Evaluating the therapeutic potential of ADAR1 inhibition for triple-negative breast cancer

Image credit: Oncogene


Triple-negative breast cancer (TNBC) is the deadliest form of breast cancer. Unlike other types of breast cancer that can be effectively treated by targeted therapies, no such targeted therapy exists for all TNBC patients. The ADAR1 enzyme carries out A-to-I editing of RNA to prevent sensing of endogenous double-stranded RNAs. ADAR1 is highly expressed in breast cancer including TNBC. Here, we demonstrate that expression of ADAR1, specifically its p150 isoform, is required for the survival of TNBC cell lines. In TNBC cells, knockdown of ADAR1 attenuates proliferation and tumorigenesis. Moreover, ADAR1 knockdown leads to robust translational repression. ADAR1-dependent TNBC cell lines also exhibit elevated IFN stimulated gene expression. IFNAR1 reduction significantly rescued the proliferative defects of ADAR1 loss. These findings establish ADAR1 as a novel therapeutic target for TNBC tumors.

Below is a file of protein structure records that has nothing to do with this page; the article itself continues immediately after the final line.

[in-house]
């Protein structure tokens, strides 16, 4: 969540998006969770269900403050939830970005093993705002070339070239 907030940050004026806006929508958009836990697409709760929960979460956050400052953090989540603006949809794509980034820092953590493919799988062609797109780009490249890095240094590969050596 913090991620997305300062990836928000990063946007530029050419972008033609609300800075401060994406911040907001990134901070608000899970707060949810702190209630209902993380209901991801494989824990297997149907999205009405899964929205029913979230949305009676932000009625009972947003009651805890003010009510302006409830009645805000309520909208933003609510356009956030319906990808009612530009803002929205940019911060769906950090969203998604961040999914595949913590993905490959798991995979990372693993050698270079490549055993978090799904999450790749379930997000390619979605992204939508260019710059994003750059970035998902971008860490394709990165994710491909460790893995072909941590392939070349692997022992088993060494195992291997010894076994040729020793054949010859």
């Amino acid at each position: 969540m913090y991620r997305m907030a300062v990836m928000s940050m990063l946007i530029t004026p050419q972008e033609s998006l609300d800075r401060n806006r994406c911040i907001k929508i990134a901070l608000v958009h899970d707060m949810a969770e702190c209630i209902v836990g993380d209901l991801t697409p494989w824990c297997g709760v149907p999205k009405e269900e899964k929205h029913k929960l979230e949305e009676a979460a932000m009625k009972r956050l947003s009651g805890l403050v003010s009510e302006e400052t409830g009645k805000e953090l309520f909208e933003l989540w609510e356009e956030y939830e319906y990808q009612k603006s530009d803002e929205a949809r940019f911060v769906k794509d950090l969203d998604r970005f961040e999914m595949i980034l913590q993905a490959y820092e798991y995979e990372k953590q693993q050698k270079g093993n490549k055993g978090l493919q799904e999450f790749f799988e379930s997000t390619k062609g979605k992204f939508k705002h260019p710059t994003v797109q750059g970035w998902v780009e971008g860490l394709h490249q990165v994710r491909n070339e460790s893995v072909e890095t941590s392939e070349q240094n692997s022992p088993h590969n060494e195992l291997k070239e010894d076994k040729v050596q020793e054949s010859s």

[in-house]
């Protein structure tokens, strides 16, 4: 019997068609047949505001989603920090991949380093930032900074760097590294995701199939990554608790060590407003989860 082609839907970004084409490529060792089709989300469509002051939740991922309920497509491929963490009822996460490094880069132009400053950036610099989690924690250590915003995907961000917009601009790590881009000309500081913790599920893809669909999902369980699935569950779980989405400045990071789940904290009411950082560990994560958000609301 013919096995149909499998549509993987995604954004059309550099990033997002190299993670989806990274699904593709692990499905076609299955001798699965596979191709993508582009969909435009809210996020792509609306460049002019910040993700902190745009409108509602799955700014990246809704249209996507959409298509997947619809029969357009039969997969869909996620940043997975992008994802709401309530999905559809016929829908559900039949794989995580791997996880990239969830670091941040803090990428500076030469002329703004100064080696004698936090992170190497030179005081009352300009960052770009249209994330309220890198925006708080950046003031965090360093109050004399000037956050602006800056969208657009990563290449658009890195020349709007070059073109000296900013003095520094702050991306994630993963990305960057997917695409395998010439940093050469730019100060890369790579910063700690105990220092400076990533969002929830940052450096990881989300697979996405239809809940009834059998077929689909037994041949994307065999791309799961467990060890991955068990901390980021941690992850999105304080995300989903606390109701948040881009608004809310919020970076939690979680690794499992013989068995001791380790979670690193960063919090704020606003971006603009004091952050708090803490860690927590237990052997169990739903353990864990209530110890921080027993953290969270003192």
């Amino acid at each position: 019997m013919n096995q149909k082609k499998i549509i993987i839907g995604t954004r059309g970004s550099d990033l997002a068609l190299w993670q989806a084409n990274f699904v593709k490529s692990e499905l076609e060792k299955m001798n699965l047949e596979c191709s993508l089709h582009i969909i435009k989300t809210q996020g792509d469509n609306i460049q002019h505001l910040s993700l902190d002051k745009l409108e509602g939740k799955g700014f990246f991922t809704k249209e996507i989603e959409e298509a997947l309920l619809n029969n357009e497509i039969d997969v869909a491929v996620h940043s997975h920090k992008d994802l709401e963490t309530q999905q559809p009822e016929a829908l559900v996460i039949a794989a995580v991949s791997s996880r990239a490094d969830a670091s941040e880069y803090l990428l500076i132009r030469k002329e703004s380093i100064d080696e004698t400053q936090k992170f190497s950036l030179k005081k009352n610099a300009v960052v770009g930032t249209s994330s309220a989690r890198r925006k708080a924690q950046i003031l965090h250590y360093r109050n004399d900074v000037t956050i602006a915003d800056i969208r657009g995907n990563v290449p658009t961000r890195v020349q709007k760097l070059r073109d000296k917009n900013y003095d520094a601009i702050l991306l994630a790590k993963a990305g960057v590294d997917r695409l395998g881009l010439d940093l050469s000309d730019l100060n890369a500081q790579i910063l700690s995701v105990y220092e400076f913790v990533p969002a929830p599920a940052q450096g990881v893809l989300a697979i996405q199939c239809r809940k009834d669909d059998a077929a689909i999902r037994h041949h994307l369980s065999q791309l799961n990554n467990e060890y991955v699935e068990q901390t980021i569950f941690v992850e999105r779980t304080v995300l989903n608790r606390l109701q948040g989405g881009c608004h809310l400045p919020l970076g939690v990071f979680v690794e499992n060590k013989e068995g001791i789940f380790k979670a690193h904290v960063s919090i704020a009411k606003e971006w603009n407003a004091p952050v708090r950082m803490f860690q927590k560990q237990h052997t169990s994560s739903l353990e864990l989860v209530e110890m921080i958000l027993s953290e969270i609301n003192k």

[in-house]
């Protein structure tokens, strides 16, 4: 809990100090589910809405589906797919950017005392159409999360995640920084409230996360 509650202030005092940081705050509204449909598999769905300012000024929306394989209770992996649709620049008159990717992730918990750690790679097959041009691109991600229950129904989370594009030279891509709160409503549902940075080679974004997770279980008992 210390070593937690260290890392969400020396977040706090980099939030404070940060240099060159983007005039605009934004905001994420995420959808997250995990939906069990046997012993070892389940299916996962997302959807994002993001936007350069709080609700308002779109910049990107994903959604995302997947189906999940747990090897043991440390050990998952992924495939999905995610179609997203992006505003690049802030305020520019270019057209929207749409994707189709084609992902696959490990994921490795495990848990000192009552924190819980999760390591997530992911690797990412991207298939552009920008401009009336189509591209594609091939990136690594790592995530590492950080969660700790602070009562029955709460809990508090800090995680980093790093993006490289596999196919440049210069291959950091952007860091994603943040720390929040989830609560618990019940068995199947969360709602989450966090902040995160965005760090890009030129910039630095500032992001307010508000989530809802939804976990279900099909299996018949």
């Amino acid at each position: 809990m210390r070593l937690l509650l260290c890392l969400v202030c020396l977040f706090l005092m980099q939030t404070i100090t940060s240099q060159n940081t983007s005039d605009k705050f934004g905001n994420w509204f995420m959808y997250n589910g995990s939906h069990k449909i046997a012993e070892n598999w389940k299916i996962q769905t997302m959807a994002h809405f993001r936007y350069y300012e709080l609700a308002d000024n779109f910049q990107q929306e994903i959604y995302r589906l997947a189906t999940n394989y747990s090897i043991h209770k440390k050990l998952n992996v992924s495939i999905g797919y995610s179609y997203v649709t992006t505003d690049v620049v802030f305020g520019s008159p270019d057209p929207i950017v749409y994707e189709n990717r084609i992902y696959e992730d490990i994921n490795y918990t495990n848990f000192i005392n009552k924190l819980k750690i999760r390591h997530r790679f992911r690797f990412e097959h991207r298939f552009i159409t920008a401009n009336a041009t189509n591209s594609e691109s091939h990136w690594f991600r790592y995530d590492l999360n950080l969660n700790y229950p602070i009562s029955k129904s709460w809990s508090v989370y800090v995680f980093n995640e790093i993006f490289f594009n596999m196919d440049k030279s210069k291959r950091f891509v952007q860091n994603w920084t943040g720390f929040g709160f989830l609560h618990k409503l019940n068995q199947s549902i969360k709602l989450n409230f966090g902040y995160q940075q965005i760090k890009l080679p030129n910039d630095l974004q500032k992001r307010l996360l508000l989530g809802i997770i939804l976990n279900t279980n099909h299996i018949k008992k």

Kyle A. Cottrell
Kyle A. Cottrell
Assistant Professor of Biochemistry